A child’s race does not change their risk for abuse, but the available, albeit scant and old, data from US child welfare systems tell a skewed story. While recent literature on racial disparities and systemic racism has documented how racism deeply affects children and families, little attention has been given to the most marginalized population in pediatrics: children who have been abused or neglected. Further, although racial and ethnic disproportionality and disparities in the child welfare system have been acknowledged,1 existing efforts and strategies to mitigate these differences have been small, occurring mostly at a single institution or rarely at a state level. Disparities in the outcomes of child welfare placements are the cumulative results of a series of upstream decisions, most often by pediatricians and other health care and child welfare professionals. The largest disparity by race is usually at the system’s front door, that is, when children are first reported to child protective services for neglect or abuse at the clinical point of contact when child abuse is first considered, suspected, or acknowledged. As we emerge from the COVID-19 pandemic, which has exacerbated racial and ethnic disparities and has set the stage for increased child abuse, we, as pediatricians, must use the momentum to address structural racism and finally confront disproportionalities and disparities in child abuse.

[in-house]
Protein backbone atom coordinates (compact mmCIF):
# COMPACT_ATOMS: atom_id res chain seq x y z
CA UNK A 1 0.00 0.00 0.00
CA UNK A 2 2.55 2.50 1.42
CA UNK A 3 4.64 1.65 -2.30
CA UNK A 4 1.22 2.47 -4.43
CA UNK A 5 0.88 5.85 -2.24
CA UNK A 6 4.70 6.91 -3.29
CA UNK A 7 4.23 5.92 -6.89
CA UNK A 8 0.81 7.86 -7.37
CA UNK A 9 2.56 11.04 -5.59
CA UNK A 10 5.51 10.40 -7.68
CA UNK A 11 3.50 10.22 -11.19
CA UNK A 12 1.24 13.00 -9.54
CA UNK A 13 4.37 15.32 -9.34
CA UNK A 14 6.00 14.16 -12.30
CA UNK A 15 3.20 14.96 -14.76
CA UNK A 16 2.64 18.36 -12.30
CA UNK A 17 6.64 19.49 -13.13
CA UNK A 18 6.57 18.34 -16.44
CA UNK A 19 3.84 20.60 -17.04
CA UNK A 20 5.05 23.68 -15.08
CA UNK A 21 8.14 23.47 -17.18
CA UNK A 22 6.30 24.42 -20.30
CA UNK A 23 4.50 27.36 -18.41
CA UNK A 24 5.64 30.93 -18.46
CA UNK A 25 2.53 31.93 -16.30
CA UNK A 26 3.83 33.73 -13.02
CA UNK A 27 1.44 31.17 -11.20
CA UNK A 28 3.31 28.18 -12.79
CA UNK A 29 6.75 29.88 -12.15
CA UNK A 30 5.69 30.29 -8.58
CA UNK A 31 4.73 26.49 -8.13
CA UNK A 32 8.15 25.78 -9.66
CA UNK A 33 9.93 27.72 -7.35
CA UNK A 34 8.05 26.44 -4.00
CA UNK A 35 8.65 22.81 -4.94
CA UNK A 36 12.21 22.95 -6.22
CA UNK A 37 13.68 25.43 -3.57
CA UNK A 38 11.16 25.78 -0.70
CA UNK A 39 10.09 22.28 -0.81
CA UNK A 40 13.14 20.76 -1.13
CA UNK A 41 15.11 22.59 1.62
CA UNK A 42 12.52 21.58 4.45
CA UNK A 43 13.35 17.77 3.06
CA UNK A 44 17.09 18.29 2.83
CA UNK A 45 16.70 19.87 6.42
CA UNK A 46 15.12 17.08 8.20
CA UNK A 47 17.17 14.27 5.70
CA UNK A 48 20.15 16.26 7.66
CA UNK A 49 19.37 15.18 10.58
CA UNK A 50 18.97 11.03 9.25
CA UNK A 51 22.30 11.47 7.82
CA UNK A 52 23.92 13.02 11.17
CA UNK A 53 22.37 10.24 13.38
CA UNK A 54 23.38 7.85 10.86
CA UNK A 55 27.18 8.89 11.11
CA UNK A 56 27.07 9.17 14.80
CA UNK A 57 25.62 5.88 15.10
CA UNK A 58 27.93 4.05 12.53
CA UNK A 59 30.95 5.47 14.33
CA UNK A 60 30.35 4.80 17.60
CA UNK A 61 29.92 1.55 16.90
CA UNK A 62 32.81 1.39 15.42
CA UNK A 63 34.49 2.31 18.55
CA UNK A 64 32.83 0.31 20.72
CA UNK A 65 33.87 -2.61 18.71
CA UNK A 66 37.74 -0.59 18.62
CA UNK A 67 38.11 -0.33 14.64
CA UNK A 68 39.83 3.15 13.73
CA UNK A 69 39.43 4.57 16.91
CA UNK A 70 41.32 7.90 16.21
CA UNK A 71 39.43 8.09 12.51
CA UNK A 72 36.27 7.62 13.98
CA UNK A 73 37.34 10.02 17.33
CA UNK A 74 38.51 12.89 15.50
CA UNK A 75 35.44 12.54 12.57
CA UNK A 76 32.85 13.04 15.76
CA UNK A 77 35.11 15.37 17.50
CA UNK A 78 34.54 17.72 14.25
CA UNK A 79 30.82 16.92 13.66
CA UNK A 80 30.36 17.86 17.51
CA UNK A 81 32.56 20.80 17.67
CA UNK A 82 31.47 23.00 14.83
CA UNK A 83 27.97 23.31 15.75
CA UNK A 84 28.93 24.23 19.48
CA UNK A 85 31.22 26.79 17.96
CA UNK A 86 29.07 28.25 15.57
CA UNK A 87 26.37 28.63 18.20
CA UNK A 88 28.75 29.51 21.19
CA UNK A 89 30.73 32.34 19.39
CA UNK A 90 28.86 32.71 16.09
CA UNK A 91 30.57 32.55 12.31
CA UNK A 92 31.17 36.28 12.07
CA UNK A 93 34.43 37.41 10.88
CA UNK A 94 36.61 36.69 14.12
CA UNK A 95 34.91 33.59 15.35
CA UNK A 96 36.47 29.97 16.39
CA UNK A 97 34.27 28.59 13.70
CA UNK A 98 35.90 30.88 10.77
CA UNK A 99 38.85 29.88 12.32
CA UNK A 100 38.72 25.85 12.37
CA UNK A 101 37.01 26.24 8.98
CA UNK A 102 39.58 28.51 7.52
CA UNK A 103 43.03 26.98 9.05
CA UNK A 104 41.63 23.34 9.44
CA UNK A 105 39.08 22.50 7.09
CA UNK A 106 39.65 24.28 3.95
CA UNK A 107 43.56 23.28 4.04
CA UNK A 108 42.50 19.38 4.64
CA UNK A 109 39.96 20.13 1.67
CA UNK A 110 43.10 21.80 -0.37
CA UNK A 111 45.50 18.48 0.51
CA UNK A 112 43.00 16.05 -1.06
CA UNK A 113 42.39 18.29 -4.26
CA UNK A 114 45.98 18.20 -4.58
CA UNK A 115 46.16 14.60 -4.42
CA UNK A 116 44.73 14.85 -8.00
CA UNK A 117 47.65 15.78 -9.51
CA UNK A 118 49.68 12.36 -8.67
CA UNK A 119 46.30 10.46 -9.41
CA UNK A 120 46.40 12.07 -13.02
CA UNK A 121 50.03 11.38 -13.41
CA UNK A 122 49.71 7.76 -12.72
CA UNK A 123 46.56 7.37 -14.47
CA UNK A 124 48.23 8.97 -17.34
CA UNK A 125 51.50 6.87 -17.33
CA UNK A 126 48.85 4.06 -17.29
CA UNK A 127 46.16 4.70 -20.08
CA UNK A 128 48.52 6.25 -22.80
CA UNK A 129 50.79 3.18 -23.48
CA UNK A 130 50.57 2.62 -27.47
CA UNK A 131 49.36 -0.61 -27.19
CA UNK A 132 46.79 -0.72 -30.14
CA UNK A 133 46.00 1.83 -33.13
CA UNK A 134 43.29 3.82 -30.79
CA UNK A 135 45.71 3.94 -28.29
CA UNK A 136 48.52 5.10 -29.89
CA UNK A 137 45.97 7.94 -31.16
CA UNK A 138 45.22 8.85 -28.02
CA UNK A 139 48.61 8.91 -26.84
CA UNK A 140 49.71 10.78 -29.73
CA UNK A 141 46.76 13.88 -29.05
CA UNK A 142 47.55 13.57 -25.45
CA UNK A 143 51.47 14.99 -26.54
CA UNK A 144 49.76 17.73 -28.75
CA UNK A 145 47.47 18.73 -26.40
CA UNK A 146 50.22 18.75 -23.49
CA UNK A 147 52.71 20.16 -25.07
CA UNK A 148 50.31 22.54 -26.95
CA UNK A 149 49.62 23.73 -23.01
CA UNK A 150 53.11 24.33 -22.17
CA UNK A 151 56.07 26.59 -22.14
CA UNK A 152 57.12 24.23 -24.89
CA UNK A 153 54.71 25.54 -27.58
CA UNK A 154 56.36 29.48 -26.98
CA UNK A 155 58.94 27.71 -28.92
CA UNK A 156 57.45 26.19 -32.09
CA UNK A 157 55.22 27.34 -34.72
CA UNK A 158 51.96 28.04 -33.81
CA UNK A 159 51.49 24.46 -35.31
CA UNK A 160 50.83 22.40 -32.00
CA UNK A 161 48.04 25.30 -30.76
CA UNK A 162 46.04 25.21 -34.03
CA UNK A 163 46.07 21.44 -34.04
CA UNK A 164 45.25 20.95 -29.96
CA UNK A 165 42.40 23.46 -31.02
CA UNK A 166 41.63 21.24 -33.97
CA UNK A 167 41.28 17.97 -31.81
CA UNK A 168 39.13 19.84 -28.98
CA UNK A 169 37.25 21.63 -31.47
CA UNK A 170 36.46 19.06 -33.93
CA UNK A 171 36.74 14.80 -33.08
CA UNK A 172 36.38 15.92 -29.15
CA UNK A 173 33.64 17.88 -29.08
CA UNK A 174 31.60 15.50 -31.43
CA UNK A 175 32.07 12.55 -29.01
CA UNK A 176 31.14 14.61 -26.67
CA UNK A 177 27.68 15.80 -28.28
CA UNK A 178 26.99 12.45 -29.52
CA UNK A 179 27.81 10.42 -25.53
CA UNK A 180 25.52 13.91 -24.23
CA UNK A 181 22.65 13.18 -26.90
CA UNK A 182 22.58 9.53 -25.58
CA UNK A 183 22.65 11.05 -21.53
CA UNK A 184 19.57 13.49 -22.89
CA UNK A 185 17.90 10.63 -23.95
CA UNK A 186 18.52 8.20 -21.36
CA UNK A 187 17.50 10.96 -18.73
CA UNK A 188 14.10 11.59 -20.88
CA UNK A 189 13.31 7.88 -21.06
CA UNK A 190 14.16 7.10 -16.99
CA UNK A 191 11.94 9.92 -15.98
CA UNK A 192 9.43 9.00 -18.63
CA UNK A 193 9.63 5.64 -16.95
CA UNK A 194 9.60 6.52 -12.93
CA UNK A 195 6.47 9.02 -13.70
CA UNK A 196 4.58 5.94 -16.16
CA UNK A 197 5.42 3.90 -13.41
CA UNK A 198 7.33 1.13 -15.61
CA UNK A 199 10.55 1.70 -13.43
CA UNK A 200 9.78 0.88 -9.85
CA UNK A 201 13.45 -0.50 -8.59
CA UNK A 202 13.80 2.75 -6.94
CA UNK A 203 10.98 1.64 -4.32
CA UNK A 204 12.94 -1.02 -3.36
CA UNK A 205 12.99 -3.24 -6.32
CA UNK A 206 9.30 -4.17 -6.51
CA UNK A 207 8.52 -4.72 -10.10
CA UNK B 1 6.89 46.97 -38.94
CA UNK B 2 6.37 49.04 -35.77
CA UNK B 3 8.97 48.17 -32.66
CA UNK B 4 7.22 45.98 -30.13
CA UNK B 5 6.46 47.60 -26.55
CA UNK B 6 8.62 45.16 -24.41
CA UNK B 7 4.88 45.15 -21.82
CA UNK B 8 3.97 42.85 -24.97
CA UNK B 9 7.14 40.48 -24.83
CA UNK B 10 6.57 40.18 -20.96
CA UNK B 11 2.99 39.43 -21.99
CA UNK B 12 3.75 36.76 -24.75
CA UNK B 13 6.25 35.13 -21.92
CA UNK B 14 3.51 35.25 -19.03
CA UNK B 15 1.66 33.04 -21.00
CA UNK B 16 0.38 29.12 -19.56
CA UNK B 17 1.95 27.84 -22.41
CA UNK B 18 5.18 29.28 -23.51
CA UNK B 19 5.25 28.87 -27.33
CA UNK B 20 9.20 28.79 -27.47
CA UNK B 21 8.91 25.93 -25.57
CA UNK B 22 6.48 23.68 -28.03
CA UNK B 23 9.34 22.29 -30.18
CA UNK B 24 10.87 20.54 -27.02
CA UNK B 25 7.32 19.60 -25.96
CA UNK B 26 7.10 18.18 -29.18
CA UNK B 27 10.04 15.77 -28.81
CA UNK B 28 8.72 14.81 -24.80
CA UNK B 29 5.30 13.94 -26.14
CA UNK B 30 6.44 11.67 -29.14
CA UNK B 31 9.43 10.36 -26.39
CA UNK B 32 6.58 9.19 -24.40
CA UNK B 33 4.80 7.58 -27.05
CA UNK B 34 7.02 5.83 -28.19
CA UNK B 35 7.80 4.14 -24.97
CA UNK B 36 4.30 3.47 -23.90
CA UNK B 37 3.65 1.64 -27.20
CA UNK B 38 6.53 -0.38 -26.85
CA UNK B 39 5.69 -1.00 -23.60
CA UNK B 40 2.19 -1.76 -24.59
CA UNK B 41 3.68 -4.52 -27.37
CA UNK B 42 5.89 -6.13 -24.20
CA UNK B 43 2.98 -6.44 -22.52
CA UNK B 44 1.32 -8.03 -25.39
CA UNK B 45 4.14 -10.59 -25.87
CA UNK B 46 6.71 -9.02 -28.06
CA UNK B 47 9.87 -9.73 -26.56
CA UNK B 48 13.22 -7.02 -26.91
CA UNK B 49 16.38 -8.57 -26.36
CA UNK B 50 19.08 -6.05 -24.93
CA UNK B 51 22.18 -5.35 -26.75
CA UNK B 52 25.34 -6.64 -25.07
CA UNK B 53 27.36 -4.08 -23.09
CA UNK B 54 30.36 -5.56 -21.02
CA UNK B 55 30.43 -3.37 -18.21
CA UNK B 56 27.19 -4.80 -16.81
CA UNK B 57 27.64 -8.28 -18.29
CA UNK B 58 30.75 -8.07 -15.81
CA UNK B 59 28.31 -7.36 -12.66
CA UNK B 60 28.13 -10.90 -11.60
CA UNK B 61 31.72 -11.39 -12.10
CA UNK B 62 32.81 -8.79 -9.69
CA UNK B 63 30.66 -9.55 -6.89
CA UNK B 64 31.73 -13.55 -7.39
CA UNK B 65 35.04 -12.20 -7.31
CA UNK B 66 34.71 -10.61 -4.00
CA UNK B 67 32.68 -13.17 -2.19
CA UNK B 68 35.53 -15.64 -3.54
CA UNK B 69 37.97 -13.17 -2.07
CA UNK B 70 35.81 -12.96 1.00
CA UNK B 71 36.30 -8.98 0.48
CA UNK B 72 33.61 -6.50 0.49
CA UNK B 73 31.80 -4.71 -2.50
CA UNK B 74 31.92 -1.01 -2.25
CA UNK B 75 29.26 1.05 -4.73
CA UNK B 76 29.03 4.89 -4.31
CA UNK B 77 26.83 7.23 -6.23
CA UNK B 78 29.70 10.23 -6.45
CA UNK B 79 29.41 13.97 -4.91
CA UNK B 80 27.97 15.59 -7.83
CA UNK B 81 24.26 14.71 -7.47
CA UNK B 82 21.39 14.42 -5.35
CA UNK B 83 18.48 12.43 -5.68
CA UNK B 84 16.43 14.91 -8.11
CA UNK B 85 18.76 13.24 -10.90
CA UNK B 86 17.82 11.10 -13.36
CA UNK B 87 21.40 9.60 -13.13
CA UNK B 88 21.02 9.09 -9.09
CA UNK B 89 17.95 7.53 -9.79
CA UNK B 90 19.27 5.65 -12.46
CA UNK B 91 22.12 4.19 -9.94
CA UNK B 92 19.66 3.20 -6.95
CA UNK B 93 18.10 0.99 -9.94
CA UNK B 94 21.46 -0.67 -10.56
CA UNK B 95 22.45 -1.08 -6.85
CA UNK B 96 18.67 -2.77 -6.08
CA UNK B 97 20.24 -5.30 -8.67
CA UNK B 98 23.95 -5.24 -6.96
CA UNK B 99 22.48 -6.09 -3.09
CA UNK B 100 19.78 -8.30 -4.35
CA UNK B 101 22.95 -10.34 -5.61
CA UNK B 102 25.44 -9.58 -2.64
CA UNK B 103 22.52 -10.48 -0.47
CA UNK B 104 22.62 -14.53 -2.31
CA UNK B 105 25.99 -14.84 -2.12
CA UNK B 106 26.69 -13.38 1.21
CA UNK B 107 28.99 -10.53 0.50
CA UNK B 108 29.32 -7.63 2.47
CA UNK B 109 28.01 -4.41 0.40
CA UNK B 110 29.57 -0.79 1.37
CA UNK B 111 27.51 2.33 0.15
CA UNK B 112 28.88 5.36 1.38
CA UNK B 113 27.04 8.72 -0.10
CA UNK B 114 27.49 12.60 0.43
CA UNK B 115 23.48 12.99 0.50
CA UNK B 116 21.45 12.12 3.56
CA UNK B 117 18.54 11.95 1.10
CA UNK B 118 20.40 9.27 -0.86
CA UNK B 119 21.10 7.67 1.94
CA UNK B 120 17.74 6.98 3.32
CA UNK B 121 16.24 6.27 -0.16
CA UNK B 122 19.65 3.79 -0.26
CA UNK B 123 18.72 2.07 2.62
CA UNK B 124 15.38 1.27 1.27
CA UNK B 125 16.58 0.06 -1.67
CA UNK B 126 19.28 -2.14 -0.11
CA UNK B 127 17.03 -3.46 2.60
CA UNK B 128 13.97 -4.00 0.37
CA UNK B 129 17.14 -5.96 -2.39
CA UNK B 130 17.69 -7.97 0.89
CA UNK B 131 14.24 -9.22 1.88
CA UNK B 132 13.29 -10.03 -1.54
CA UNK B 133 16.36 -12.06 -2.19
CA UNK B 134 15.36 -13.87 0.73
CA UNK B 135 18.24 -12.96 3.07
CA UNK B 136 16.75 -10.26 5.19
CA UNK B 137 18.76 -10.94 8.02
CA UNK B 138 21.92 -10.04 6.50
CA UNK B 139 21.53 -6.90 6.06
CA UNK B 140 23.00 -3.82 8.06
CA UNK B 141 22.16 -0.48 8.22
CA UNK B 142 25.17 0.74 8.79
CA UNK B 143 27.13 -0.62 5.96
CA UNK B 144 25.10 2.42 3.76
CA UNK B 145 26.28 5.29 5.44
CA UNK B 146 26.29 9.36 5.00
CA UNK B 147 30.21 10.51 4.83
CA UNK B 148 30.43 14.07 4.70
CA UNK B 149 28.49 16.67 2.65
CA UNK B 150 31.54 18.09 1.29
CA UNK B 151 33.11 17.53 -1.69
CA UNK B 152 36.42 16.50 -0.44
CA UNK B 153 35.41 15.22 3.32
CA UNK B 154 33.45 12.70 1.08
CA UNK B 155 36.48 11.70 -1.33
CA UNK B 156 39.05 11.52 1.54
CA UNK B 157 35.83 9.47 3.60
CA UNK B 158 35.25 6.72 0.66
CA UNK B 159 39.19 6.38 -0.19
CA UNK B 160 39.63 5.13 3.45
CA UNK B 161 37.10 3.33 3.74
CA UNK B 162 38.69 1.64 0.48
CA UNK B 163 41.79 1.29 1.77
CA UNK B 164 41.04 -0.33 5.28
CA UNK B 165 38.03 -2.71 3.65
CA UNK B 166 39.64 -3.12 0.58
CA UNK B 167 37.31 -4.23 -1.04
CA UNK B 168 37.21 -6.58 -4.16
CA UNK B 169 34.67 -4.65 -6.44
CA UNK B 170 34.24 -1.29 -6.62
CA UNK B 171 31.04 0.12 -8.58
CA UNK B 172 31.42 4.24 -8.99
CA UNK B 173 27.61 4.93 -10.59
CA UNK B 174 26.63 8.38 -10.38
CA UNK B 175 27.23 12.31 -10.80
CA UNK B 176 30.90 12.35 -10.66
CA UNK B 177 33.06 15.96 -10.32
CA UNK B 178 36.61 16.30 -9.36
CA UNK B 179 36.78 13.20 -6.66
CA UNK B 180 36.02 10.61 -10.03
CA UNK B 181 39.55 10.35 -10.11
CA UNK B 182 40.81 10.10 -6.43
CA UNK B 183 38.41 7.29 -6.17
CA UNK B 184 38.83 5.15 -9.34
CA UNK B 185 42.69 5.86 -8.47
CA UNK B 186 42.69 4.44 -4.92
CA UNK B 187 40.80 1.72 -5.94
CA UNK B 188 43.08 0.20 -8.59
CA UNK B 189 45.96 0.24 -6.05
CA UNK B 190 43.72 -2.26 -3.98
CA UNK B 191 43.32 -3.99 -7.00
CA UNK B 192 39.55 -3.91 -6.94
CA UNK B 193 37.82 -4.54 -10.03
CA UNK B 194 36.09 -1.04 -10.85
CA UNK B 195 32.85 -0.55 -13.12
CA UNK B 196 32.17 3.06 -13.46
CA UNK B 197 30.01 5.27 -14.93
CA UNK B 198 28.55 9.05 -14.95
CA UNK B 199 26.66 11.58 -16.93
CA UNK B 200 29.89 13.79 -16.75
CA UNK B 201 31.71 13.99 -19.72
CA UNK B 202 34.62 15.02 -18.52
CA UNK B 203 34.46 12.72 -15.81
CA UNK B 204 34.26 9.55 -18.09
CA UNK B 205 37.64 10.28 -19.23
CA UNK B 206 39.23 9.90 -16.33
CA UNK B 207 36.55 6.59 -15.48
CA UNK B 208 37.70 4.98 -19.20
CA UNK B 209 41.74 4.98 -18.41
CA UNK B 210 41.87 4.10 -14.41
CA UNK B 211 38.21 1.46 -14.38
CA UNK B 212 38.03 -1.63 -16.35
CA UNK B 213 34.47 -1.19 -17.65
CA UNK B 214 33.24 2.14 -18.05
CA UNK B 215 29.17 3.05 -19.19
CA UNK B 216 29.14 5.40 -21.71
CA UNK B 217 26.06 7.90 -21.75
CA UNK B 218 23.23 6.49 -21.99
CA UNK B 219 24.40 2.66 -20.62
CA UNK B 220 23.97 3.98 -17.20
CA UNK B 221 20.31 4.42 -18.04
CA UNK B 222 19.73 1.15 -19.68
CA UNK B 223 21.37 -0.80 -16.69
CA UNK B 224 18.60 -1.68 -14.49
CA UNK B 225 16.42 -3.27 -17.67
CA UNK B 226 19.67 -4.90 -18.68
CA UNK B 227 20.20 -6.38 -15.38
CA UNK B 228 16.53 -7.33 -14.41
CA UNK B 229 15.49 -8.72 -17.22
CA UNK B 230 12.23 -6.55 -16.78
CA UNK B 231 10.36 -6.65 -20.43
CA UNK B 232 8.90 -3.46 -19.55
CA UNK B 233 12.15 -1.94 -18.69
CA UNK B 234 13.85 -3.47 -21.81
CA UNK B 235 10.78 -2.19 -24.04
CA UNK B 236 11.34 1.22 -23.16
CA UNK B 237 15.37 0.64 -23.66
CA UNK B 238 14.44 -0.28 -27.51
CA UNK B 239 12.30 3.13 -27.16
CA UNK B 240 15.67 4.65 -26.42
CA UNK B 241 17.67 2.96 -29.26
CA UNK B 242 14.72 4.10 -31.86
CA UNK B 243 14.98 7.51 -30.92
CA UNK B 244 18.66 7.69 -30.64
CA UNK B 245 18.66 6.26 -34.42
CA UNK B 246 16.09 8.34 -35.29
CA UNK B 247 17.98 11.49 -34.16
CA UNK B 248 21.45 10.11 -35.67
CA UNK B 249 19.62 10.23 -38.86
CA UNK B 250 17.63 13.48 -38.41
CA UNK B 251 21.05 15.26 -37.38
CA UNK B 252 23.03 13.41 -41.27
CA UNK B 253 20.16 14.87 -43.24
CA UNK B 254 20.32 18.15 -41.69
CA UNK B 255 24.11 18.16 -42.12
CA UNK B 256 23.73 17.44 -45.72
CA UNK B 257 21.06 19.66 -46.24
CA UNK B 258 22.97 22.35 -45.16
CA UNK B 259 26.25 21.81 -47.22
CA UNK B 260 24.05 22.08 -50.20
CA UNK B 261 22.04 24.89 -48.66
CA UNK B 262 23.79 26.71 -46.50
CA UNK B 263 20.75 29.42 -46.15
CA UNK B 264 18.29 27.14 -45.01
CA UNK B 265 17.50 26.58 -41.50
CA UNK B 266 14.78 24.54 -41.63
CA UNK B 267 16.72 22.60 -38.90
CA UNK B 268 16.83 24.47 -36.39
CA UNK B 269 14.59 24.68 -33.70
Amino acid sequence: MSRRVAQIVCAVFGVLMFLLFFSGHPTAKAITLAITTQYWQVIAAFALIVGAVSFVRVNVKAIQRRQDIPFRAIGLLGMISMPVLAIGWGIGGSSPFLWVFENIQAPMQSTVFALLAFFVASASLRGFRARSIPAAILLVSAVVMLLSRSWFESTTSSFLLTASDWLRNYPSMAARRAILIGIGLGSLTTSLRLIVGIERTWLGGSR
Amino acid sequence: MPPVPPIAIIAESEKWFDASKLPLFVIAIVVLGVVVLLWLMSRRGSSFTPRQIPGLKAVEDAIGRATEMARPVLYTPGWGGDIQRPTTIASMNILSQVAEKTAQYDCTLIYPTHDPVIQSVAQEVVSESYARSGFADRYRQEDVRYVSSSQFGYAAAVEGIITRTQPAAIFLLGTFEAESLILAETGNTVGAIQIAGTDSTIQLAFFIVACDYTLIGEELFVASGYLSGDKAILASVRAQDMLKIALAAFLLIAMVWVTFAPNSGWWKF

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Rosenthal CM, Parker DM, Thompson LA. Racial Disparities in Child Abuse Medicine. JAMA Pediatr. Published online October 18, 2021. doi:10.1001/jamapediatrics.2021.3601
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